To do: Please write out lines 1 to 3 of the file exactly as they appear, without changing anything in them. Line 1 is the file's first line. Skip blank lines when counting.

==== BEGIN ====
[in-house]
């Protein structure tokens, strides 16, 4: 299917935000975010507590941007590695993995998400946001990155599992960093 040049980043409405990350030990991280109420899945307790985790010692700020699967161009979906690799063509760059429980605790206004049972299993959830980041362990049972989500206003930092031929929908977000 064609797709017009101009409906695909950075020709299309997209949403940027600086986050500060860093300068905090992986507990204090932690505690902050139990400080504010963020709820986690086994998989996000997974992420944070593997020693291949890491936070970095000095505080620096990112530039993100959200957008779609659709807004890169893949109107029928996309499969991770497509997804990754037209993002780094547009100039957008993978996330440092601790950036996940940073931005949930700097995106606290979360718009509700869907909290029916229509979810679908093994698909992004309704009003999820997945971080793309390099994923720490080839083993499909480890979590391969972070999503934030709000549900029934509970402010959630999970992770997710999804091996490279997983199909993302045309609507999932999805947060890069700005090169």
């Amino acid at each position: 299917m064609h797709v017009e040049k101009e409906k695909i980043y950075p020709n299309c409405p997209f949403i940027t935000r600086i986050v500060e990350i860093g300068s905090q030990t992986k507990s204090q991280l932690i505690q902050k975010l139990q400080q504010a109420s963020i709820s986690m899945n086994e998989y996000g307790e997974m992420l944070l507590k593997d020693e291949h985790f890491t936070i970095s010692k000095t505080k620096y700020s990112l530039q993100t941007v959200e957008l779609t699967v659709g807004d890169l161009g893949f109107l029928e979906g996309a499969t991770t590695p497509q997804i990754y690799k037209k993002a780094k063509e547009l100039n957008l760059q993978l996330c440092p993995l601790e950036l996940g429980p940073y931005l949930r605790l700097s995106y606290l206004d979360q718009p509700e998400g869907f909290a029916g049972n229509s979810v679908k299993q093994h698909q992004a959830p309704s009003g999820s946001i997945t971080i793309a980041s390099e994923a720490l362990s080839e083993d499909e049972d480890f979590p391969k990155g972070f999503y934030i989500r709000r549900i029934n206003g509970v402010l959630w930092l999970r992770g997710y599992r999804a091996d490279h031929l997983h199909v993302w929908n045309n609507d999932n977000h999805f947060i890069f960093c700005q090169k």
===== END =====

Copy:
[in-house]
């Protein structure tokens, strides 16, 4: 299917935000975010507590941007590695993995998400946001990155599992960093 040049980043409405990350030990991280109420899945307790985790010692700020699967161009979906690799063509760059429980605790206004049972299993959830980041362990049972989500206003930092031929929908977000 064609797709017009101009409906695909950075020709299309997209949403940027600086986050500060860093300068905090992986507990204090932690505690902050139990400080504010963020709820986690086994998989996000997974992420944070593997020693291949890491936070970095000095505080620096990112530039993100959200957008779609659709807004890169893949109107029928996309499969991770497509997804990754037209993002780094547009100039957008993978996330440092601790950036996940940073931005949930700097995106606290979360718009509700869907909290029916229509979810679908093994698909992004309704009003999820997945971080793309390099994923720490080839083993499909480890979590391969972070999503934030709000549900029934509970402010959630999970992770997710999804091996490279997983199909993302045309609507999932999805947060890069700005090169």
């Amino acid at each position: 299917m064609h797709v017009e040049k101009e409906k695909i980043y950075p020709n299309c409405p997209f949403i940027t935000r600086i986050v500060e990350i860093g300068s905090q030990t992986k507990s204090q991280l932690i505690q902050k975010l139990q400080q504010a109420s963020i709820s986690m899945n086994e998989y996000g307790e997974m992420l944070l507590k593997d020693e291949h985790f890491t936070i970095s010692k000095t505080k620096y700020s990112l530039q993100t941007v959200e957008l779609t699967v659709g807004d890169l161009g893949f109107l029928e979906g996309a499969t991770t590695p497509q997804i990754y690799k037209k993002a780094k063509e547009l100039n957008l760059q993978l996330c440092p993995l601790e950036l996940g429980p940073y931005l949930r605790l700097s995106y606290l206004d979360q718009p509700e998400g869907f909290a029916g049972n229509s979810v679908k299993q093994h698909q992004a959830p309704s009003g999820s946001i997945t971080i793309a980041s390099e994923a720490l362990s080839e083993d499909e049972d480890f979590p391969k990155g972070f999503y934030i989500r709000r549900i029934n206003g509970v402010l959630w930092l999970r992770g997710y599992r999804a091996d490279h031929l997983h199909v993302w929908n045309n609507d999932n977000h999805f947060i890069f960093c700005q090169k």